How much harm can a past-it wholemeal tortilla wreak?
February 11, 2013 11:29 AM   Subscribe

We have cooked a fab Indian meal for friends coming this evening. However, to our dismay the 'Discovery' brand wholemeal tortillas which we were going to use for rotis, turn out to be one month past their sell by date. They taste ok. Can anyone get sick from eating an out of date wholemeal tortilla? (Ingredients: Wholemeal wheat flour, water, veg oil, glycerine, raising agents (diphosphates, sodium bicarbonate), dextrose, salt, acidity regulators (malic acid, citric acid), preservative (calcium propionate), mono-anddiglycerides of fatty acids)
posted by Marzipan to Food & Drink (28 answers total)
So.. if they smell okay and taste okay, they're probably okay. If there's no clear signs of mold, you're probably okay.

If you can though, run to the store and buy fresh tortillas.
posted by royalsong at 11:33 AM on February 11, 2013 [2 favorites]

Has the package been opened before this? how have they been stored?

Frankly, I'd just go buy some new ones. Having just suffered an epic hit of food poisoning due to my being overly confident that food was safe to eat, trust me that it just isn't worth the risk, however small it may be. And you really don't want to be the host that gives your guest the trots.
posted by PuppetMcSockerson at 11:35 AM on February 11, 2013 [2 favorites]

Response by poster: The package hasn't been opened before, and they have been stored in a cold place (less than 5 degrees centigrade I reckon). No sign of mould.

Unfortunately too late to go out to the store...
posted by Marzipan at 11:38 AM on February 11, 2013

When it's just me I'm nearly always on the side of eat it. I'm a gambler; I live life on the edge.

However, I'm not on the side of serving it to other people. You just don't know the vagaries of someone else's immune system and digestive tract. New tortillas.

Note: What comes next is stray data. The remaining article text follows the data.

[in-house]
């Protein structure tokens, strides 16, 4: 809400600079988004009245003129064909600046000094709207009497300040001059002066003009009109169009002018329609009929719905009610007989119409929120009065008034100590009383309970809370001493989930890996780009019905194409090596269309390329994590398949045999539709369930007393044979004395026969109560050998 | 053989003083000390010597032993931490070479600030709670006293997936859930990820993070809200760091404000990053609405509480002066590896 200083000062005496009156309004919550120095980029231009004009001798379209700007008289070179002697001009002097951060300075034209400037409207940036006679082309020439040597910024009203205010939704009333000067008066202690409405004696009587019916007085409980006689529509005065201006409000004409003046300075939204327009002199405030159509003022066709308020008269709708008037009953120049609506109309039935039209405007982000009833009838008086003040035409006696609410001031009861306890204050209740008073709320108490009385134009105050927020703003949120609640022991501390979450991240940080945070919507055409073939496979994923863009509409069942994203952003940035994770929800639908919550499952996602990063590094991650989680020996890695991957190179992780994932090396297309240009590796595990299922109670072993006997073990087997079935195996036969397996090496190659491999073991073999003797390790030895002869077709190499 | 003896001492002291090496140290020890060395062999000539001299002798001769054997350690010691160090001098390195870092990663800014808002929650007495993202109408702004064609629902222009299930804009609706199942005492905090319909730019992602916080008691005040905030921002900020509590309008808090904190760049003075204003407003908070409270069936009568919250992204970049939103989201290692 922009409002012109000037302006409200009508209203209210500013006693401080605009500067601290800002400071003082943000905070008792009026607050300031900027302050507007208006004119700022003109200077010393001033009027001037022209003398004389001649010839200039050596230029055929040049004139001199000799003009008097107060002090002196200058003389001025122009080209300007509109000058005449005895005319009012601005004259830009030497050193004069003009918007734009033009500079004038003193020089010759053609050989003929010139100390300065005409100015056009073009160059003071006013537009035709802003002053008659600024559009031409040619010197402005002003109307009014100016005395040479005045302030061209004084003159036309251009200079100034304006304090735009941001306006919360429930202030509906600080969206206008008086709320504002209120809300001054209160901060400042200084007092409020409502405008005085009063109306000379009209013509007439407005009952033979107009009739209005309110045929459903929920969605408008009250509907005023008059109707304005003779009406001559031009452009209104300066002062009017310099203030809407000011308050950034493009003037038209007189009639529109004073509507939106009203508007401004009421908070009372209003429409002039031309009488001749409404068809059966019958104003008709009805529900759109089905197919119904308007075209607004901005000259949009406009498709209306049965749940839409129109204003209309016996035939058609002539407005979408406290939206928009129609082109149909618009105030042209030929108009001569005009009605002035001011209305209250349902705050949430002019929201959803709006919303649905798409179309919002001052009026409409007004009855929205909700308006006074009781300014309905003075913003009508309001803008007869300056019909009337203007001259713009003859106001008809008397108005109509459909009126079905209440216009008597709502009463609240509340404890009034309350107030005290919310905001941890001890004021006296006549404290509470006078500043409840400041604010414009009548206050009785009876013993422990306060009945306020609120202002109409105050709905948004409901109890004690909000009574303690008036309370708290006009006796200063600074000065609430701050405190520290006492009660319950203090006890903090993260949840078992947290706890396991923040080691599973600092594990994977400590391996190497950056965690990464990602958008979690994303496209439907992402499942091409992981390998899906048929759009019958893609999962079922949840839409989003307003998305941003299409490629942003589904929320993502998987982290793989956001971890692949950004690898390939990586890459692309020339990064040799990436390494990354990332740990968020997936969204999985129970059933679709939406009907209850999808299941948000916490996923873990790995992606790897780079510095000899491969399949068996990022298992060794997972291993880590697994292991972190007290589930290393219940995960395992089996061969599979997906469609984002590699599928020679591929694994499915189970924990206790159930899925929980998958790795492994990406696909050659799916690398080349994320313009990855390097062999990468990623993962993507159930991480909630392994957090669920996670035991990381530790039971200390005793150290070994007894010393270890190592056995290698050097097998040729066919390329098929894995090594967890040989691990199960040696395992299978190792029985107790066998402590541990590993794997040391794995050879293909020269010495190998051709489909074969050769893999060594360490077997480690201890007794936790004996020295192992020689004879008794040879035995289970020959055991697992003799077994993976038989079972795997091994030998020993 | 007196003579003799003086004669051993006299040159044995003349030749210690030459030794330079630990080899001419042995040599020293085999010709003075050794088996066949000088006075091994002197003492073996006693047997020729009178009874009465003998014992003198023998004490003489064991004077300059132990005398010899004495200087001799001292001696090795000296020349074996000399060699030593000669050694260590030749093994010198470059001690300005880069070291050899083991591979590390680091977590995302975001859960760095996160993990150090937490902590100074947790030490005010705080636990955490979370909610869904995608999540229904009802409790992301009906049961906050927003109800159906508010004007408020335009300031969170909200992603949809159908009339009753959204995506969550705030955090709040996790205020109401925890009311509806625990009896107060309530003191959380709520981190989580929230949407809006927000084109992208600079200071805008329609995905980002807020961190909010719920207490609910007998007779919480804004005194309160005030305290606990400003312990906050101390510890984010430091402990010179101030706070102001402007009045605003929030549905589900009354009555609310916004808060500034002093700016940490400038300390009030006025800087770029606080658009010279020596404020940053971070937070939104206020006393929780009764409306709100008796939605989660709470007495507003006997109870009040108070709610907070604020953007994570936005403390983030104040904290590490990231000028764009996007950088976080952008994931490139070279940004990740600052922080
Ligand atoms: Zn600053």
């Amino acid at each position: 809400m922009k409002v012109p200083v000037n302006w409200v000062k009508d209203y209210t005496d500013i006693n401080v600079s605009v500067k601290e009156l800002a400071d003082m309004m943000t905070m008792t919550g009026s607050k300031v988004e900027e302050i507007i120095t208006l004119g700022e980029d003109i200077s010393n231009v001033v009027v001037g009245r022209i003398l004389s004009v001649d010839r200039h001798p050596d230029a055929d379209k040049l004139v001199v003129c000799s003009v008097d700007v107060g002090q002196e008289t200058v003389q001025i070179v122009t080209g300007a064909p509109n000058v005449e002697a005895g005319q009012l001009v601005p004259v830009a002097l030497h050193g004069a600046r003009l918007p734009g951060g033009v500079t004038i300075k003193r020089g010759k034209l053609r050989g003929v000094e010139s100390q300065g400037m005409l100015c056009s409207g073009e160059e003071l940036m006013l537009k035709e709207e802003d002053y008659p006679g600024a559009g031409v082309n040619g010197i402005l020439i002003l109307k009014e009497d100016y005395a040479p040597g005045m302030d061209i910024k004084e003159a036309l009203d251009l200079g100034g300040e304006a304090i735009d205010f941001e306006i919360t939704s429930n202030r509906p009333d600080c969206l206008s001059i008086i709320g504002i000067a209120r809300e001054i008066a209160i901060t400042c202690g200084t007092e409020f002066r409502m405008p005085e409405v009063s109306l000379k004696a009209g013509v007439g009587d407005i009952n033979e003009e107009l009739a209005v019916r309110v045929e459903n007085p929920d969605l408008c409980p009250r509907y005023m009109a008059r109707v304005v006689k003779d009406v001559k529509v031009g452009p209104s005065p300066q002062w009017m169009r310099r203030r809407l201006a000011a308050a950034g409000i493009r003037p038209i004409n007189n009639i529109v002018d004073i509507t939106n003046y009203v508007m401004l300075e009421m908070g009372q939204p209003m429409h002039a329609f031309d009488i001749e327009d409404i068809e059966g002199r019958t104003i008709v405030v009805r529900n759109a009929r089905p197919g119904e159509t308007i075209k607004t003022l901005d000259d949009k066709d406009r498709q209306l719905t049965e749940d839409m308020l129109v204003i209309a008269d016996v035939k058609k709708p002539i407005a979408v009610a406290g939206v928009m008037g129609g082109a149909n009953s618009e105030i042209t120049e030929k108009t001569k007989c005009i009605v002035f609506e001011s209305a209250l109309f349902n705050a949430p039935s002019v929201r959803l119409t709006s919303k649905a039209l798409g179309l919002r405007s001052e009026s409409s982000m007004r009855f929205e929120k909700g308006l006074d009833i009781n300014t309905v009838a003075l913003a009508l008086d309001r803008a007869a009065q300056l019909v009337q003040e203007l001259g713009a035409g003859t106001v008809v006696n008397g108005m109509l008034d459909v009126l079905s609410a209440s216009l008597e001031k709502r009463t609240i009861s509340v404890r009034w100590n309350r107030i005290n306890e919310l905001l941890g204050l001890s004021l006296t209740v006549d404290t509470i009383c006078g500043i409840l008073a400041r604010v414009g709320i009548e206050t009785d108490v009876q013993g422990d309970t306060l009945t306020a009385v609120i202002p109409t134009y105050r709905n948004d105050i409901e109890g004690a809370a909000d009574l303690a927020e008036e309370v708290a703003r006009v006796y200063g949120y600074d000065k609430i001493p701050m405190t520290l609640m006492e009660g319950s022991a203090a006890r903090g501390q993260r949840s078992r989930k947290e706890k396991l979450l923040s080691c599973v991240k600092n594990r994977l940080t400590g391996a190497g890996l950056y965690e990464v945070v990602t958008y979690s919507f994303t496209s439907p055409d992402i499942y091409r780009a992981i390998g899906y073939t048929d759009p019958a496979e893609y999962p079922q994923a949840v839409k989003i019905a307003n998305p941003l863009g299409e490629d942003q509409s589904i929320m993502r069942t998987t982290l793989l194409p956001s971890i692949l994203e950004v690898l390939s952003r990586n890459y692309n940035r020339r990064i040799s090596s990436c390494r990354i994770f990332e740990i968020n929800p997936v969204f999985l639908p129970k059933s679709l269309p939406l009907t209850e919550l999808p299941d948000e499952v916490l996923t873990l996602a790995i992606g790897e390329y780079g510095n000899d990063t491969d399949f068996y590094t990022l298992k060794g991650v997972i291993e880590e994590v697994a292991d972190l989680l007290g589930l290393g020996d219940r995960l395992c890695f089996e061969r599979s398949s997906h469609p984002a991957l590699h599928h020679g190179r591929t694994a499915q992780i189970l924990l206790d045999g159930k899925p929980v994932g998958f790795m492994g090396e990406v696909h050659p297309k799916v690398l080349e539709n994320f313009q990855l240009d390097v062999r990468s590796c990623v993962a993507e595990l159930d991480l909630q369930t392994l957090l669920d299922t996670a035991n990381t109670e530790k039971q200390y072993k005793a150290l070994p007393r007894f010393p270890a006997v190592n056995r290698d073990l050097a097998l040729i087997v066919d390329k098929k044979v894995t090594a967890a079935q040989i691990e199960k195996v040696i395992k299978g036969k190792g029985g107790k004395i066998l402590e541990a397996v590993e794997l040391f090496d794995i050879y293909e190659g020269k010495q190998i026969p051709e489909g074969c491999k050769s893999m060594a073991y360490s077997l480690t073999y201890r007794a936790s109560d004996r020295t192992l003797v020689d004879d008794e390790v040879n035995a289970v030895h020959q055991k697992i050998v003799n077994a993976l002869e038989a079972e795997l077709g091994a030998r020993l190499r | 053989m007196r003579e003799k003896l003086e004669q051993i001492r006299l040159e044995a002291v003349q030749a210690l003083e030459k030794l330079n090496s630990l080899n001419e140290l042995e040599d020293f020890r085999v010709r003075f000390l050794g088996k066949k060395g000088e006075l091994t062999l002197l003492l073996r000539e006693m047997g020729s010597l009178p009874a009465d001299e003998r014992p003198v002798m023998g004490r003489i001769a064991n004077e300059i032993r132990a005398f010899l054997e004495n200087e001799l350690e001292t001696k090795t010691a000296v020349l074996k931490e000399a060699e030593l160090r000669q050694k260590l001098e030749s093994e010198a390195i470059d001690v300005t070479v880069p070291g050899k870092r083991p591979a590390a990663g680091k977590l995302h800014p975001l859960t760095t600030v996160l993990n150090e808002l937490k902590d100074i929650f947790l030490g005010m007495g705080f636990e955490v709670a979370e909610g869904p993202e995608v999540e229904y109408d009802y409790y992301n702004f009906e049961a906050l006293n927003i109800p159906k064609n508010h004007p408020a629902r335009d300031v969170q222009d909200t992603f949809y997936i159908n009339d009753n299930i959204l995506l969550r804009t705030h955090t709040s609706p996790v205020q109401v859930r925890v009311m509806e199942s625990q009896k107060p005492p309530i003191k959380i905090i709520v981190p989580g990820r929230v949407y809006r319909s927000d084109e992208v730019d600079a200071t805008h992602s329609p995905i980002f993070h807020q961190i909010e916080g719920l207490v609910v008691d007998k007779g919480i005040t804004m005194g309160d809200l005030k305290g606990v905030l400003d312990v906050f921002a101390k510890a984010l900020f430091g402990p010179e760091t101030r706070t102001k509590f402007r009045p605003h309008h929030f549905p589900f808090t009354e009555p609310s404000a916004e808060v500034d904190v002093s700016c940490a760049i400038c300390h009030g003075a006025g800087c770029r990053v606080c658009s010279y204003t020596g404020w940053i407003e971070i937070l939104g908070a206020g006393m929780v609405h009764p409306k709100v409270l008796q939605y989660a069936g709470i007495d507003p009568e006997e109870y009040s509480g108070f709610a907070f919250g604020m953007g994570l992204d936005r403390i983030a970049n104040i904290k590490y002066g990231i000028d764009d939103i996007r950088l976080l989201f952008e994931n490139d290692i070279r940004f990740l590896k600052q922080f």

posted by 26.2 at 11:39 AM on February 11, 2013 [6 favorites]

Wheat-based foods that haven't grown mold yet are fair game in my house.
posted by xingcat at 11:41 AM on February 11, 2013 [4 favorites]

Sell by does not mean "eat by". If there's no mold and it smells okay, I'd go for it.
posted by Flamingo at 11:42 AM on February 11, 2013 [13 favorites]

You've already tasted them and they're not too stale and they're not moldy? Go for it.
posted by asperity at 11:43 AM on February 11, 2013

I am very good at buying tortillas and not eating them, so I have some experience with past-due ones. Normally if they don't have mold on them I eat them, and have never had a problem. Sometimes they do taste a bit not right--a little sour.

However, like 26.2 says, eating them yourself and serving them to others are completely different. I wouldn't risk it. I just looked up a recipe and they look pretty simple. Would you have time to make new ones yourself?
posted by apricot at 11:43 AM on February 11, 2013 [1 favorite]

Best answer: I am not a nutritionist, but my understanding is that when wholemeal grains or vegetable oil 'go bad', 'bad' generally means 'rancid'. Rancid food isn't good for you (it's kind of the opposite of an antioxidant), but it won't give you food poisoning either. Most people don't perceive rancid taste/odor well. The worst-case rancidity scenario is that one or more of your guests will be disgusted and avoid the tortillas.
posted by feral_goldfish at 11:44 AM on February 11, 2013 [1 favorite]

Eh. The worst that can happen is that they are dry and mouldy. If you see no signs of mould they should be fine.
We've used old, dried out tortillas in the past to use for dipping. Old tortillas may not taste great but they won't poison you.

This is a FAQ from Mission Tortillas. They are a similar brand to Discovery:

What happens to tortillas after their shelf life has expired?
They may grow mold and become dry.

posted by vacapinta at 11:45 AM on February 11, 2013 [1 favorite]

Eating stale, moldy bread doesn't make most people ill. I would tell the guests that these are old, though, in case they are unusually sensitive to mold (or have been advised to avoid eating molds as far as possible by a doctor OH HOW I MISS YOU BLEU CHEESE).
posted by Sidhedevil at 11:54 AM on February 11, 2013 [2 favorites]

The damage was already done when you planned on using tortillas with Indian food.

If you must use tortillas brush them with oil and pop them on the frying pan for 15 seconds. Next time get some parathas from the refrigerated section of an asian market (don't use grocery store naans - those things are criminally bad).

You can rehab dry tortillas with some time in the microwave wrapped in a slightly damp kitchen towel.
posted by srboisvert at 11:58 AM on February 11, 2013 [9 favorites]

It's my understanding that bread moulds taste gross but won't hurt you, so even if there are already small colonies that you can't see on your tortillas, well, to hell with it if you can't taste them. And I say this as a connoisseur of ancient bread products (home-made, even, so without the preservatives to help.) I've spit a thing or two out, but no questionable bread product has ever made me ill.